Reviewed: Gretsch G5622T Electromatic

Fender Music Australia | fender.com.au | Expect to Pay: $1749

With players such as Chet Atkins, Brian Setzer, Malcolm Young, Chris Cheney, George Harrison, Bo Diddley and Eddie Cochran sporting Gretsch axes, there’s no doubt you’re already familiar with the name. Favourites in the rockabilly, country and rock world, Gretsch guitars definitely have a ‘sound’ that has seen them used in just about every genre imaginable. Now residing under the Fender banner, Gretsch continue to produce classic instruments such as the Falcon, Jet, 6120, Penguin and Country Gentleman, as well as offering a suite of variations and new models to suit a range of players.

The G5622T is a hollow body instrument with a centre block, and arrives fresh from Gretsch’s Electromatic line of guitars. The body and neck are both constructed from maple, while the fretboard features rosewood and classic Gretsch ‘thumbnail’ pearloid inlays. Vintage-styled open back tuners add to the overall aesthetic, alongside the Filter’Tron-style pickups, F holes, control switches, and of course, the Bigsby tremolo system. Available in finishes of Walnut, Vintage Orange, Georgia Green and Black, the G5622T looks very much a Gretsch design.

 

The G5622T isn’t a big bodied archtop, but still has some girth which you can wrap your arm around, with a thickness similar to that of a 335 or Casino. The neck shape is described as ‘Classic U’ and has some thickness to it, but is still an easy player (not even close to a baseball bat feel). Twenty-two frets, 42.86mm nut width, a 12” radius, medium jumbo frets and a good setup and action help to make the guitar feel at home right away. The design also makes the guitar nice and light, ensuring it’s easy to play both sitting and standing.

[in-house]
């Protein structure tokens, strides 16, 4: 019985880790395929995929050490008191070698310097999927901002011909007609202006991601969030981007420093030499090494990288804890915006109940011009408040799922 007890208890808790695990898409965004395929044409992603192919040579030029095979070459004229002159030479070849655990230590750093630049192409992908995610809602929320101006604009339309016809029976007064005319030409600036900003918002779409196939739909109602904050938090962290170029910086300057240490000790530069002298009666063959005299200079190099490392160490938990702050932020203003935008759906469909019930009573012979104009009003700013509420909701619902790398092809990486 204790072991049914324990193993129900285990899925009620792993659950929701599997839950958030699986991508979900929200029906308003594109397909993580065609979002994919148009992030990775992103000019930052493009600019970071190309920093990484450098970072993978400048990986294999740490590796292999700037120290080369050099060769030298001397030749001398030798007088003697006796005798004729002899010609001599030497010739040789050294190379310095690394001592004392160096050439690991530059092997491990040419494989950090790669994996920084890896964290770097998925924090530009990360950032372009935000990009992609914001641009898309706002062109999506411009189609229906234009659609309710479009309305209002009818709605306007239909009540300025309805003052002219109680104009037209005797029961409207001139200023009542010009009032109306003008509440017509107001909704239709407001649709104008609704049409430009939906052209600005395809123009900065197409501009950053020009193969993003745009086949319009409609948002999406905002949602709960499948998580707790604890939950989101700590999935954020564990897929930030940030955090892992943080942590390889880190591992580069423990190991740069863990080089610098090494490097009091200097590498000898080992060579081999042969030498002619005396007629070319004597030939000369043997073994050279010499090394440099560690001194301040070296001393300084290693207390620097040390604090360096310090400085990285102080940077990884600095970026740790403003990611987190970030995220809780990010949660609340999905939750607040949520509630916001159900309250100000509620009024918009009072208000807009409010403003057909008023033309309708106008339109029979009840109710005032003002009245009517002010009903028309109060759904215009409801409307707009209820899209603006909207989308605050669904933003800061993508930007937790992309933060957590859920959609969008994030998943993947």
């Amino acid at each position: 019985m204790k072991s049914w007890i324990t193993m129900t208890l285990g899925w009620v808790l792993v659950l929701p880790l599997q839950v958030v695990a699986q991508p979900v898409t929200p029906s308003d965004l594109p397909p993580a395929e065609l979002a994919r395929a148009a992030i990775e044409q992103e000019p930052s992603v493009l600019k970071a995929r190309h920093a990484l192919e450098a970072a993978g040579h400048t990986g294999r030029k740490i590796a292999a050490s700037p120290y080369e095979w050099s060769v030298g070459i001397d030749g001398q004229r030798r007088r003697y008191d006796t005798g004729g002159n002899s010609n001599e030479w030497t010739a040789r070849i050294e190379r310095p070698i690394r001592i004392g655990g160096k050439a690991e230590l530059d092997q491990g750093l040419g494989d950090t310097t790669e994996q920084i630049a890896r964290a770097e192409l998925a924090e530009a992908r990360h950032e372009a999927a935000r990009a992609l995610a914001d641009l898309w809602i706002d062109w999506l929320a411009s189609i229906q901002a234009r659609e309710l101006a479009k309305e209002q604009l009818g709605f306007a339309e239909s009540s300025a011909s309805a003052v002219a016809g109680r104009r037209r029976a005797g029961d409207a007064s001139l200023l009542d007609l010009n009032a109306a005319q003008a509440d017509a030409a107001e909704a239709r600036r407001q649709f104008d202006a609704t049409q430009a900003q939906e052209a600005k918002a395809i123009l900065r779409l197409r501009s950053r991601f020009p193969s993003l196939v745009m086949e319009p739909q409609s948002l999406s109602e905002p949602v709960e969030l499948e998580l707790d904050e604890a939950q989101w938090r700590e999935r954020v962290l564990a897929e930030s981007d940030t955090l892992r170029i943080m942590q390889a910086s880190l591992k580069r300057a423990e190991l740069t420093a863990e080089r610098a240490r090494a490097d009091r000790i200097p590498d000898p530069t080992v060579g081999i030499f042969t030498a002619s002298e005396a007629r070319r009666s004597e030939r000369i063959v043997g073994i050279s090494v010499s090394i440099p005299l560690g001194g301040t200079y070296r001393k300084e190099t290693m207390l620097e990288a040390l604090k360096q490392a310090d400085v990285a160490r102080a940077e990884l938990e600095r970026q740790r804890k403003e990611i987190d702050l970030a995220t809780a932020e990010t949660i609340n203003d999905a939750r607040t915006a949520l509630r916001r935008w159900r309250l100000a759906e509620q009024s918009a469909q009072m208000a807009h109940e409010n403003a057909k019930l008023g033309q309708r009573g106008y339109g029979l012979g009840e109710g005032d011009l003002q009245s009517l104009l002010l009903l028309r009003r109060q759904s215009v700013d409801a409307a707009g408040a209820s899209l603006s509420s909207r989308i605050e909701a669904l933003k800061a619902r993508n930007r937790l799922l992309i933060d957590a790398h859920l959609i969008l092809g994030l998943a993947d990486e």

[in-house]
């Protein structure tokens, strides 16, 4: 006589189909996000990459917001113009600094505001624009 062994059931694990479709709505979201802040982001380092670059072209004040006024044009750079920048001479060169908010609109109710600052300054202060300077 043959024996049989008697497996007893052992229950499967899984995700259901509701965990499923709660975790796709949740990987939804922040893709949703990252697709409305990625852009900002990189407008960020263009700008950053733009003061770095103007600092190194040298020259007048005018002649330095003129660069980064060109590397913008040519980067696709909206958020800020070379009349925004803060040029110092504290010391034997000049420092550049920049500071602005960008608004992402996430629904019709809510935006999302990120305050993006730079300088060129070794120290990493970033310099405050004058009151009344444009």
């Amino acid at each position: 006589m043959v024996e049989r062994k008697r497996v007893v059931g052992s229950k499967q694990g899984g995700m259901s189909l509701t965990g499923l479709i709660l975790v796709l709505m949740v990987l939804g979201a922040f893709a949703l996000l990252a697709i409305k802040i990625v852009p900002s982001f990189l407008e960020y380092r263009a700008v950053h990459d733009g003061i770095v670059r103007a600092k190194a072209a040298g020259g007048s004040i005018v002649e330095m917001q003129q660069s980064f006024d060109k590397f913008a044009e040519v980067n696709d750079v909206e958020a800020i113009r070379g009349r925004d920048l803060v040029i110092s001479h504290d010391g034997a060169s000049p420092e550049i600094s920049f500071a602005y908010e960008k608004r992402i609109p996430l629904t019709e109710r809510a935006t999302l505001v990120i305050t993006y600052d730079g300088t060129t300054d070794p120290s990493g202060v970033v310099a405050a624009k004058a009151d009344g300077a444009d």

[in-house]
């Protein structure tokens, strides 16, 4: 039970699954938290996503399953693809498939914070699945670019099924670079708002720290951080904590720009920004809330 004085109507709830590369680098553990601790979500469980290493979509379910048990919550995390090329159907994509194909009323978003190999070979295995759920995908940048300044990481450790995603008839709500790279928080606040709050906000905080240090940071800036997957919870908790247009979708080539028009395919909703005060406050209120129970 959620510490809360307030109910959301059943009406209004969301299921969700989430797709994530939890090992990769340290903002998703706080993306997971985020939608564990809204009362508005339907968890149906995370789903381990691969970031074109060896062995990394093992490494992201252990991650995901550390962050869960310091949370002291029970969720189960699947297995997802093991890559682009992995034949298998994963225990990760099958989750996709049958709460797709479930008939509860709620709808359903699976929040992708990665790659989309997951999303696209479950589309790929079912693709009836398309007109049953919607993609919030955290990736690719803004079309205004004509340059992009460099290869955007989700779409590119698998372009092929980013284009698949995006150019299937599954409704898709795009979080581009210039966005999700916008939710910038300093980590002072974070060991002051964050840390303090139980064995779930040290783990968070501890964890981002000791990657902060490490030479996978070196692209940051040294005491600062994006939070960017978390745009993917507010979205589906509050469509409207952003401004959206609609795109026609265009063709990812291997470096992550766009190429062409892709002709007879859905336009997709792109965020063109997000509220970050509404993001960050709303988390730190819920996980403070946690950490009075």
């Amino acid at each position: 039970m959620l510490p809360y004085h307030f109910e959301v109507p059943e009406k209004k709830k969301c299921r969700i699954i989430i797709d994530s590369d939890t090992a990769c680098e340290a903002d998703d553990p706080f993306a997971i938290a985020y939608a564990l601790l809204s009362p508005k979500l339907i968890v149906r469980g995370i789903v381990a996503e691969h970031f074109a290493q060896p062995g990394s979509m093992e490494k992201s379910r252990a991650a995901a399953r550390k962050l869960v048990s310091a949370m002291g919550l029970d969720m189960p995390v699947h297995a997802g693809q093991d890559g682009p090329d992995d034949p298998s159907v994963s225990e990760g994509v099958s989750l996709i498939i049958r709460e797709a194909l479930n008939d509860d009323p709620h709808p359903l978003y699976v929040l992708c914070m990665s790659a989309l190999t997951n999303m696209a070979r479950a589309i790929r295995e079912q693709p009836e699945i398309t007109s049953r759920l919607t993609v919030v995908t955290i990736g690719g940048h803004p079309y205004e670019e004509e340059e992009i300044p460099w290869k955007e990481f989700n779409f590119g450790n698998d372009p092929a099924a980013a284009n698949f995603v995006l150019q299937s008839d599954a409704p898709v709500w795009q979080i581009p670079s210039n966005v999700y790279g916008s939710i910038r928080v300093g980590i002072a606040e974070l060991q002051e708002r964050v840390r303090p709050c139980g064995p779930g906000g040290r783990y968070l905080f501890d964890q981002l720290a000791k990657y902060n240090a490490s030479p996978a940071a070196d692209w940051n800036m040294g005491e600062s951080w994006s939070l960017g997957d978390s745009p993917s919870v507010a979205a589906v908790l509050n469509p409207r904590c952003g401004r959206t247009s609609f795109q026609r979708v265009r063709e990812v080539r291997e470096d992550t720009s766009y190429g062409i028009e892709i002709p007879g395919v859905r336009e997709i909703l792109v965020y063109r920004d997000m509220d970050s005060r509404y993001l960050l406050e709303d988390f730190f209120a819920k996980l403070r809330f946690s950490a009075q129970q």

How could you not jump straight into some big open dominant seven chords and hybrid picking licks on a Gretsch? The Super HiLoTron pickups are chirpy and bright, with the standard three-way switch offering everything from rounder neck tones through to twang city on the bridge. Each pickup has its own volume, with a master tone and volume switch allowing you to balance your overall sound. The guitar’s chambered body really adds some depth to the tone, making it great for vintage, fatter rock tones, while the Bigsby can take you to swampy tremolo or fast vibrato.

 

Of course, the G5622T will do the country, rockabilly and rock thing no worries (both with clean and dirty sounds), but it can also add some chime and sparkle to rock/pop/indie stylings and pull smooth, round jazz tones too. A great priced hollow body for those wanting to get a taste of the Gretsch look and sound. 

Hits and Misses

tick-for-review.png

Price

Neck/action/feel are all super

cross-for-review.png

Master tone switch can take some tweaking

Comments